Tag Archives: Westchester Real Estate

NY tax and spend democrats raise Westchester’s sales tax | Bedford Corners Real Estate

Shoppers in Westchester will be spending a little more after New York Gov. Andrew Cuomo signed a bill to increase sales tax in county municipalities.

Cuomo signed the Westchester Property Tax Payer Protection Act on Sunday, June 30, which will increase sales tax by 1 percent – up to 8.375 – in the county’s 20 villages, 19 towns, and the cities of Peekskill and Rye. It takes effect on Aug. 1.

As part of the bill, the property tax levy will remain flat for the next two years. The proposal is expected to help stabilize the county’s finances after losing its AAA rating – the highest ranking available – in each of the Big 3 rating agencies, last year.

The sales tax hike is expected to generate nearly $150 million in sales tax revenue annually, including nearly $60 million through the end of the year.

The Westchester County Board of Elections has scheduled a special meeting to enact the measure on Monday, July 1, County Executive George Latimer said. Latimer noted that “(his) administration is working on a number of very specific actions that will be implemented immediately in response to this news” that will be announced at a press conference on Monday, July 8 at Greenburgh Town Hall.

“Today in Westchester County we are grateful Gov. Andrew Cuomo signed the Property Tax Payer Protection Act,” he said. “This county owes a debt of gratitude to the governor and New York lawmakers, especially Senate Majority Leader Andrea Stewart-Cousins, Speaker of the New York State Assembly Carl Heastie and Westchester’s New York State Delegation Leader Assembly Member Gary Pretlow, for giving property taxpayers relief, and for giving us the ability to stabilize the county’s finances.”

The current tax rate in most of the county is 7.375 percent. That rate is a point higher in Westchester’s biggest cities of Mount Vernon, New Rochelle and White Plains, and slightly higher than those in Yonkers. The proposal would see a jump to an 8.375 percent countywide, with Yonkers maintaining the highest rate.

Officials noted that the proposed rate is the same as Rockland County, and slightly lower than Nassau and Suffolk County on Long Island.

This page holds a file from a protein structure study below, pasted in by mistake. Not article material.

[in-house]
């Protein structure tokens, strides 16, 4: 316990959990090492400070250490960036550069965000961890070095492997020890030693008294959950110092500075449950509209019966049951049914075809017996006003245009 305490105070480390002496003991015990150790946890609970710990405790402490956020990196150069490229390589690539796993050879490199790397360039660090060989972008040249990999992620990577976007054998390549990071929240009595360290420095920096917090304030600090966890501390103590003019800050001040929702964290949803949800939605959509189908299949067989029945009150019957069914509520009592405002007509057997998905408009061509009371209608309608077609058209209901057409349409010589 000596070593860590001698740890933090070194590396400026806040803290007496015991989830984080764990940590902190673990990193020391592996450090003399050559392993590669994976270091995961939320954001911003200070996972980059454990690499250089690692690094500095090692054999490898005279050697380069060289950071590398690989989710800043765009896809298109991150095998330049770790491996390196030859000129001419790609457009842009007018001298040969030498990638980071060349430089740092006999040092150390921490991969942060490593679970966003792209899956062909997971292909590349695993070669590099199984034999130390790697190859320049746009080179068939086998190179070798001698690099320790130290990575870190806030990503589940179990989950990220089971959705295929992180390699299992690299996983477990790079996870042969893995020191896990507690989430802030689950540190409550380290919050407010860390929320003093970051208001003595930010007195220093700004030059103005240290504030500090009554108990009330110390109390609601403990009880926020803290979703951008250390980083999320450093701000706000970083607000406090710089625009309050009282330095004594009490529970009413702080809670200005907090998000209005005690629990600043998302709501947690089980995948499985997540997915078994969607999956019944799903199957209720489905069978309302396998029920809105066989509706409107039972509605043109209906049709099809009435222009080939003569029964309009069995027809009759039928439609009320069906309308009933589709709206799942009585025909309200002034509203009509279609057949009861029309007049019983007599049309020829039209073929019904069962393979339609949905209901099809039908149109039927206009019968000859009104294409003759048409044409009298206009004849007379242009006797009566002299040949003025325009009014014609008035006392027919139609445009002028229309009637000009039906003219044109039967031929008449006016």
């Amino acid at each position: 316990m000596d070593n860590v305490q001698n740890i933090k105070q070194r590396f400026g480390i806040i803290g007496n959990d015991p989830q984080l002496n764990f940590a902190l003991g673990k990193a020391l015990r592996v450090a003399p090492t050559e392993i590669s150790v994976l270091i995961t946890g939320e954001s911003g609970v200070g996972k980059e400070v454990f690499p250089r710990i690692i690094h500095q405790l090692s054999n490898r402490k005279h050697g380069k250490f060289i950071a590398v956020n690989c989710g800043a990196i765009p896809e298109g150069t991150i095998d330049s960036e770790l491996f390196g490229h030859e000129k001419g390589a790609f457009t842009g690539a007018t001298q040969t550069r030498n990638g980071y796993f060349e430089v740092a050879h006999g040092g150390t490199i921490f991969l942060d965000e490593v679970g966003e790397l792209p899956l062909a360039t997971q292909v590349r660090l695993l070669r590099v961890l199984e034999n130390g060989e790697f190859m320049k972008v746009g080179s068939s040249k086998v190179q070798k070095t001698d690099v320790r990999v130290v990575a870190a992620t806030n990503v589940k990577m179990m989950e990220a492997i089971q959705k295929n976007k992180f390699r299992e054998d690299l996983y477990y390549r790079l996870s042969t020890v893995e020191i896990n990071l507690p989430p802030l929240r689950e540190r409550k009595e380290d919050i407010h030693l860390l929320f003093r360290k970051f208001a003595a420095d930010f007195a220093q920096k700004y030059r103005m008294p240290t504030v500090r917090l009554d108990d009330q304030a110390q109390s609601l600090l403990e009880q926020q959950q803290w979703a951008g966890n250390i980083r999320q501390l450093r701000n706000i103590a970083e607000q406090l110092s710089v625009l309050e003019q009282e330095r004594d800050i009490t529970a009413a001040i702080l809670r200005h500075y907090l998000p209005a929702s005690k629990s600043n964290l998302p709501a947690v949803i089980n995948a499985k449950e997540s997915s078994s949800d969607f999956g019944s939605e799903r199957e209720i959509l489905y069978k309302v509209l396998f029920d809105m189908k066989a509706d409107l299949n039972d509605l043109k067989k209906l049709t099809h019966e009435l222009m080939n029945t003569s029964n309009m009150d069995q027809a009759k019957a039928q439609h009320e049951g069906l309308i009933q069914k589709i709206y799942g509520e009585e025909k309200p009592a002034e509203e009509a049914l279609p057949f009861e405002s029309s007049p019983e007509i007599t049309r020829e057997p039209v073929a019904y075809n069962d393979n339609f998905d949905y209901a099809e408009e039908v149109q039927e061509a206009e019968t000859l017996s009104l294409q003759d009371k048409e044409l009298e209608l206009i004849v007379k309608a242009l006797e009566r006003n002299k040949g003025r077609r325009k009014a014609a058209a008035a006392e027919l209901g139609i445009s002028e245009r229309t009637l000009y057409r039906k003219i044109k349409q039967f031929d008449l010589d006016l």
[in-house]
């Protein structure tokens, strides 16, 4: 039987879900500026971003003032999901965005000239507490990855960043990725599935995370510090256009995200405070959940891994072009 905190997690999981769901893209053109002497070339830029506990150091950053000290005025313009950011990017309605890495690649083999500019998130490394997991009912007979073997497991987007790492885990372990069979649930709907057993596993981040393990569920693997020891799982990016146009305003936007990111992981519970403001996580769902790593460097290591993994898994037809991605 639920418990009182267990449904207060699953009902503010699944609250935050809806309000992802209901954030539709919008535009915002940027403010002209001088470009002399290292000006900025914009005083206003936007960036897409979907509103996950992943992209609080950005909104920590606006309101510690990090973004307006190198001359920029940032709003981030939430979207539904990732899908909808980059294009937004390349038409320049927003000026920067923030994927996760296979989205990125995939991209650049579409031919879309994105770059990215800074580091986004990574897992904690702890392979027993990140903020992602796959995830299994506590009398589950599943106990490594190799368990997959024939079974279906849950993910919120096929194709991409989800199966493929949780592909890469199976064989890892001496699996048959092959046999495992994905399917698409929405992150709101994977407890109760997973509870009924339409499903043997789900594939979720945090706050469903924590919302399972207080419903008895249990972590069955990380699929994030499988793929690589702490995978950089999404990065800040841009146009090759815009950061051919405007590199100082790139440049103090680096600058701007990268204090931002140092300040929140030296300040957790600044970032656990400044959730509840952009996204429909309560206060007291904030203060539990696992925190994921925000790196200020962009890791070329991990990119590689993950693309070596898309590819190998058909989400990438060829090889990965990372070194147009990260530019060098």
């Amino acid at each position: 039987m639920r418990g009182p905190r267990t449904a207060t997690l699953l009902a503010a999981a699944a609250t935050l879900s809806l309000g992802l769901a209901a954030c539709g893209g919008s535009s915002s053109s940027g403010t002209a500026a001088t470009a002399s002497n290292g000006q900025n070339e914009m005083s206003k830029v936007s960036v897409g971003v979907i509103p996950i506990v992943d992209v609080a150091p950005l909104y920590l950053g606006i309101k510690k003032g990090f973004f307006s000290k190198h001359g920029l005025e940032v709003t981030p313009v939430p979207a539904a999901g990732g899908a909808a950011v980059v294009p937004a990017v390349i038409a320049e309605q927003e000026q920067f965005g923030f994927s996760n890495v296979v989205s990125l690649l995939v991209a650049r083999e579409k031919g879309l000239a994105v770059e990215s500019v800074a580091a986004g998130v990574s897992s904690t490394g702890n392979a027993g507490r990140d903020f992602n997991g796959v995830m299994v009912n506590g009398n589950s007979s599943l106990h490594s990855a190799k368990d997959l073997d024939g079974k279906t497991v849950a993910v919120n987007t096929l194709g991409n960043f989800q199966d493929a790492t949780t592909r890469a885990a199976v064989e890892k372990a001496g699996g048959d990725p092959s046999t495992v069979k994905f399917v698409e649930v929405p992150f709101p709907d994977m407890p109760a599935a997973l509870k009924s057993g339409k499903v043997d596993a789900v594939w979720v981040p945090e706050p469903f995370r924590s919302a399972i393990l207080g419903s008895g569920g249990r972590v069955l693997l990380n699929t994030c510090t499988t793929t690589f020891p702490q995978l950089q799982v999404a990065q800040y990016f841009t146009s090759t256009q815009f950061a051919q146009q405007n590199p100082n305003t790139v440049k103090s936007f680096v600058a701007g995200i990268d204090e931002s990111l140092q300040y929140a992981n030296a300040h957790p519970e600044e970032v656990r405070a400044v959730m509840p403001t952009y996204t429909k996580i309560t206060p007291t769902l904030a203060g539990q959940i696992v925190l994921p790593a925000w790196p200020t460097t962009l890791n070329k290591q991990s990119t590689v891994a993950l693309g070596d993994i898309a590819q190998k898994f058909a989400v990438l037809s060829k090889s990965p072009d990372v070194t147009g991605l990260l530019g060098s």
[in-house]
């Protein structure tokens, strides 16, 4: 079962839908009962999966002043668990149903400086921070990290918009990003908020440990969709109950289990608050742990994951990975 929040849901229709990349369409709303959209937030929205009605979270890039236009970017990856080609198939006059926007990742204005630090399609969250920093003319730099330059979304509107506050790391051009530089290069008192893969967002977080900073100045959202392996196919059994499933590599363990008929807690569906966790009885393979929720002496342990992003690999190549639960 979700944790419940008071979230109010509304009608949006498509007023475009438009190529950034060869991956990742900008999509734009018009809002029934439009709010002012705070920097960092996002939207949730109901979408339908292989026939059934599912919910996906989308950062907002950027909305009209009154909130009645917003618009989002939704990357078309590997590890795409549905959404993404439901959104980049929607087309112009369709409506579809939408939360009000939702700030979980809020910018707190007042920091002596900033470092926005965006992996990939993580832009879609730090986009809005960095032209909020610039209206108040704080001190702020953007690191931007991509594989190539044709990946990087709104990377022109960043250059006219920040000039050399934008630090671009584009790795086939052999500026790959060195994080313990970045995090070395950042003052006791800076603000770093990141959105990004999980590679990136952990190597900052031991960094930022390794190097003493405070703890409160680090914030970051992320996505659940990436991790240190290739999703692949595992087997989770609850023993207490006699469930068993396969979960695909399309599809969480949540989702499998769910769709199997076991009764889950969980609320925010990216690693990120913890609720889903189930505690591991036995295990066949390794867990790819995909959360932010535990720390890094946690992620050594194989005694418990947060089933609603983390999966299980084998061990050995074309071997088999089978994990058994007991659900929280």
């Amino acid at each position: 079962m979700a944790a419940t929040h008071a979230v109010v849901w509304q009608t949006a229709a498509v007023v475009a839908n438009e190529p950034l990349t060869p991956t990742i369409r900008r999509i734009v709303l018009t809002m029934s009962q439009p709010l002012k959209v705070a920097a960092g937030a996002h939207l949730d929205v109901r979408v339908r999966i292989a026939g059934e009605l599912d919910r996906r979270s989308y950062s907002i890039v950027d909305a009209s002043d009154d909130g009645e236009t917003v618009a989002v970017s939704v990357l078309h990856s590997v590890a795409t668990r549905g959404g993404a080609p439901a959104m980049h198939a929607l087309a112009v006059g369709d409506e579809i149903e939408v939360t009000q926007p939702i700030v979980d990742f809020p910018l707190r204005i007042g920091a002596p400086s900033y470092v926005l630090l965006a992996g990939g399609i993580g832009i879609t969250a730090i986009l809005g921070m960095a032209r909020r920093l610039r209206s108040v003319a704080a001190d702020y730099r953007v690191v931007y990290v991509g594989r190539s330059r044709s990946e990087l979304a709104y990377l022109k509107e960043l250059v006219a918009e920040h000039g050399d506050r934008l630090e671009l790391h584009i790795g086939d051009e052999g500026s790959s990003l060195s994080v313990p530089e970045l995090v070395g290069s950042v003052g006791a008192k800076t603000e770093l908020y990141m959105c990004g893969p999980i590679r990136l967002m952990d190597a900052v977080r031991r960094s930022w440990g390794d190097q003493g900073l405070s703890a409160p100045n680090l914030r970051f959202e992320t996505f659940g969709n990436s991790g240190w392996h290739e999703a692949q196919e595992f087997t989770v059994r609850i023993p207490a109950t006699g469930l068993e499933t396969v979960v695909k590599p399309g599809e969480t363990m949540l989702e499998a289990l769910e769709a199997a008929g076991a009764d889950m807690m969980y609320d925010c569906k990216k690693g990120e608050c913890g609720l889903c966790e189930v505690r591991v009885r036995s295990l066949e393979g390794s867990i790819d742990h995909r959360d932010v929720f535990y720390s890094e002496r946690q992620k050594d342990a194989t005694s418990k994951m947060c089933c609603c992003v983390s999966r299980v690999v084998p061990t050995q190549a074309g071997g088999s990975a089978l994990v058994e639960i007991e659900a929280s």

“We fought a long hard battle for parity with other counties and with other cities in our own county, and today we are able to say property taxpayers will soon see some relief,” Latimer said. “This is a victory for municipalities and school districts in this County – today we all benefit.

“This is a new day in Westchester County, and I am thankful and proud of the teamwork and unity exhibited to accomplish this.”

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Westchester sales and prices down | North Salem Real Estate

Westchester sales down 5.2%

WHITE PLAINS—Home sale prices were up sharply in the third quarter in the four-county market area of the Hudson Gateway Association of Realtors, with the exception of Westchester County where sales prices were relatively flat as compared to a year earlier.

Sales volume was off marginally throughout the region, with overall third quarter sales down 5.2% in Westchester; 1.8% in Orange and 1.2% in Rockland, while Putnam County’s sales numbers were flat with an increase of 0.3%.

Market results were mixed depending on product type and location. Realtors interviewed by Real Estate In-Depth said that while some negative market influences, specifically the cap on SALT deductions, low inventory and higher interest rates, may be impacting some buying decisions, it is way too early to tell just what real impacts they will have on the market going forward.

Westchester County posted a third quarter median sale price for a single-family home of $679,000, which was slightly lower than the third quarter of 2017 ($680,000). The median sale price for a single-family home in Putnam was $360,000, up 5.9% from the third quarter of 2017; the median sale price in Rockland was $475,000, up 6.7% and the Orange County median was $275,000, up 7.8%.

Hudson Valley Home Sales—Third Quarter 2018
County                 Change from 2017
Putnam                +0.3%
Rockland             -1.2%
Orange                -1.8%
Westchester       -5.2%

Editor’s NoteFor further coverage, including region-wide home sales statistics

Paul Breunich, president and CEO of William Pitt and Julia B. Fee Sotheby’s International Real Estate, said in connection with the Westchester County market that the declining sales numbers, while noteworthy, are not a sign of a troubled market. He insisted that the market appears to be in transition and that most market observers expect home sales to fall between 4% to 6% for the year countywide.

“The market is in an adjustment period and is in flux,” Breunich said. “With what is going on in the economy—the stock market, GDP, (low) unemployment and consumer confidence through the roof, that is all pointing to a very strong, healthy real estate market, but that is not being reflected in our marketplace, yet.”

Breunich said that he is concerned about consumer market perceptions of a severe downtown in Westchester home sales based on erroneous sales numbers released recently by a local brokerage firm that garnered national media coverage.